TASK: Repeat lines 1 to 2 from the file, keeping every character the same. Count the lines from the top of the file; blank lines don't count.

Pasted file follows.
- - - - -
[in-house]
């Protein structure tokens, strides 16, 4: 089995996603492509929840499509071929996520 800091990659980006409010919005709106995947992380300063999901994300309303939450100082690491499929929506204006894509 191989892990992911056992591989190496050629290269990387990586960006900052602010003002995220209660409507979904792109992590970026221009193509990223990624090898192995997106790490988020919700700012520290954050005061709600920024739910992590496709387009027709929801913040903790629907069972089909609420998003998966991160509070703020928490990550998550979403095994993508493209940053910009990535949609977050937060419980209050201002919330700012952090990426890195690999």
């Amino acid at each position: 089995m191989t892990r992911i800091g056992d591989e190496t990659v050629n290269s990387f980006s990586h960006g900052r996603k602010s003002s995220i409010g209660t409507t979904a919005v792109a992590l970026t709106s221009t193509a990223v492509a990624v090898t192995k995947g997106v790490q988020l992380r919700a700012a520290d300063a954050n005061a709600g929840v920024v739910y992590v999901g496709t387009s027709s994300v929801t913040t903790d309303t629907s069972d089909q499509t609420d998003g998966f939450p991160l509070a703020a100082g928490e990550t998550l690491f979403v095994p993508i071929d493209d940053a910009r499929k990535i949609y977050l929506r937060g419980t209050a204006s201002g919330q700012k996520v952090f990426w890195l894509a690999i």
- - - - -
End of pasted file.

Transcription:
[in-house]
């Protein structure tokens, strides 16, 4: 089995996603492509929840499509071929996520 800091990659980006409010919005709106995947992380300063999901994300309303939450100082690491499929929506204006894509 191989892990992911056992591989190496050629290269990387990586960006900052602010003002995220209660409507979904792109992590970026221009193509990223990624090898192995997106790490988020919700700012520290954050005061709600920024739910992590496709387009027709929801913040903790629907069972089909609420998003998966991160509070703020928490990550998550979403095994993508493209940053910009990535949609977050937060419980209050201002919330700012952090990426890195690999």